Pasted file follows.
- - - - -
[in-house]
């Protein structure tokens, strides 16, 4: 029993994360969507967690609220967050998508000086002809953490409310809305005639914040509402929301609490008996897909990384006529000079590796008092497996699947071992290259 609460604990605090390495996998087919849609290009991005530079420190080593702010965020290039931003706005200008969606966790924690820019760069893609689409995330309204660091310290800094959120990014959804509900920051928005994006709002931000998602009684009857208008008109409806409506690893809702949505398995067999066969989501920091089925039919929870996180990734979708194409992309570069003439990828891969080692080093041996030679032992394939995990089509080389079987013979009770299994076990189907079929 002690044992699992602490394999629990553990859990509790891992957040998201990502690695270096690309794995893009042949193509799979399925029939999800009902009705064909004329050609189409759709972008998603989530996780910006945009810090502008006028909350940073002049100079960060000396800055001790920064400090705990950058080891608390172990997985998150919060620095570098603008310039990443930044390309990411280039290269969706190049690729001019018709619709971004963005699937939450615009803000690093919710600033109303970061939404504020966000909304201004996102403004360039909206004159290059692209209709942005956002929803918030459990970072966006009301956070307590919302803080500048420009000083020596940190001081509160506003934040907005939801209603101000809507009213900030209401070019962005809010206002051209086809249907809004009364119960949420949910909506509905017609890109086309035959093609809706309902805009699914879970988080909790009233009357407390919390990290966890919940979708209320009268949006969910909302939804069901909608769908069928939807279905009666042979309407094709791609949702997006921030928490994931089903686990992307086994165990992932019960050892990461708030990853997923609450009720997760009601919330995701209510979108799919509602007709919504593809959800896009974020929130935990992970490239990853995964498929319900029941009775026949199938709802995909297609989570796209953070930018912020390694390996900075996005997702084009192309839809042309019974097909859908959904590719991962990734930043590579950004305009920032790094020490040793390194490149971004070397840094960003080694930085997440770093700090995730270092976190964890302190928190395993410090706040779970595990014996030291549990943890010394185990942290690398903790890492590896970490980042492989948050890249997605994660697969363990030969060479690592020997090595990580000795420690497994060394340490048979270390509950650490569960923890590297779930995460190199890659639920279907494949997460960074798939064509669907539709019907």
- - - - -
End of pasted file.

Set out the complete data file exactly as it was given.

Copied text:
[in-house]
């Protein structure tokens, strides 16, 4: 029993994360969507967690609220967050998508000086002809953490409310809305005639914040509402929301609490008996897909990384006529000079590796008092497996699947071992290259 609460604990605090390495996998087919849609290009991005530079420190080593702010965020290039931003706005200008969606966790924690820019760069893609689409995330309204660091310290800094959120990014959804509900920051928005994006709002931000998602009684009857208008008109409806409506690893809702949505398995067999066969989501920091089925039919929870996180990734979708194409992309570069003439990828891969080692080093041996030679032992394939995990089509080389079987013979009770299994076990189907079929 002690044992699992602490394999629990553990859990509790891992957040998201990502690695270096690309794995893009042949193509799979399925029939999800009902009705064909004329050609189409759709972008998603989530996780910006945009810090502008006028909350940073002049100079960060000396800055001790920064400090705990950058080891608390172990997985998150919060620095570098603008310039990443930044390309990411280039290269969706190049690729001019018709619709971004963005699937939450615009803000690093919710600033109303970061939404504020966000909304201004996102403004360039909206004159290059692209209709942005956002929803918030459990970072966006009301956070307590919302803080500048420009000083020596940190001081509160506003934040907005939801209603101000809507009213900030209401070019962005809010206002051209086809249907809004009364119960949420949910909506509905017609890109086309035959093609809706309902805009699914879970988080909790009233009357407390919390990290966890919940979708209320009268949006969910909302939804069901909608769908069928939807279905009666042979309407094709791609949702997006921030928490994931089903686990992307086994165990992932019960050892990461708030990853997923609450009720997760009601919330995701209510979108799919509602007709919504593809959800896009974020929130935990992970490239990853995964498929319900029941009775026949199938709802995909297609989570796209953070930018912020390694390996900075996005997702084009192309839809042309019974097909859908959904590719991962990734930043590579950004305009920032790094020490040793390194490149971004070397840094960003080694930085997440770093700090995730270092976190964890302190928190395993410090706040779970595990014996030291549990943890010394185990942290690398903790890492590896970490980042492989948050890249997605994660697969363990030969060479690592020997090595990580000795420690497994060394340490048979270390509950650490569960923890590297779930995460190199890659639920279907494949997460960074798939064509669907539709019907």